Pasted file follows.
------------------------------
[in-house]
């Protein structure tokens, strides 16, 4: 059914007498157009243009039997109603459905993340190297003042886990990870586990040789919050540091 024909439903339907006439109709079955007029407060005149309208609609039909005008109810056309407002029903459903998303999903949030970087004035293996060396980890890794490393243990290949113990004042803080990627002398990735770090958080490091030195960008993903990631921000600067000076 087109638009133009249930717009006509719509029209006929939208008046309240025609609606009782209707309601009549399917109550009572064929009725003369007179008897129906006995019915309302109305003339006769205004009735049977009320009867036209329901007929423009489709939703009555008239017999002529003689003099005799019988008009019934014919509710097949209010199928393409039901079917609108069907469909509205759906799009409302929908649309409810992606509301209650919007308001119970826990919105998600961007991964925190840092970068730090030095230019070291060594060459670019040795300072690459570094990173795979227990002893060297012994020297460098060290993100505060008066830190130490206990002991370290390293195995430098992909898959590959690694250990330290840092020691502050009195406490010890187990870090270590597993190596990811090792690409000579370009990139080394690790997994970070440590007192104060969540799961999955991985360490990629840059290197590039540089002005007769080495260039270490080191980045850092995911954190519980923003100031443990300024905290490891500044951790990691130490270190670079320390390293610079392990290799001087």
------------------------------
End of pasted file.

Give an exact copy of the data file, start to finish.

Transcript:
[in-house]
């Protein structure tokens, strides 16, 4: 059914007498157009243009039997109603459905993340190297003042886990990870586990040789919050540091 024909439903339907006439109709079955007029407060005149309208609609039909005008109810056309407002029903459903998303999903949030970087004035293996060396980890890794490393243990290949113990004042803080990627002398990735770090958080490091030195960008993903990631921000600067000076 087109638009133009249930717009006509719509029209006929939208008046309240025609609606009782209707309601009549399917109550009572064929009725003369007179008897129906006995019915309302109305003339006769205004009735049977009320009867036209329901007929423009489709939703009555008239017999002529003689003099005799019988008009019934014919509710097949209010199928393409039901079917609108069907469909509205759906799009409302929908649309409810992606509301209650919007308001119970826990919105998600961007991964925190840092970068730090030095230019070291060594060459670019040795300072690459570094990173795979227990002893060297012994020297460098060290993100505060008066830190130490206990002991370290390293195995430098992909898959590959690694250990330290840092020691502050009195406490010890187990870090270590597993190596990811090792690409000579370009990139080394690790997994970070440590007192104060969540799961999955991985360490990629840059290197590039540089002005007769080495260039270490080191980045850092995911954190519980923003100031443990300024905290490891500044951790990691130490270190670079320390390293610079392990290799001087």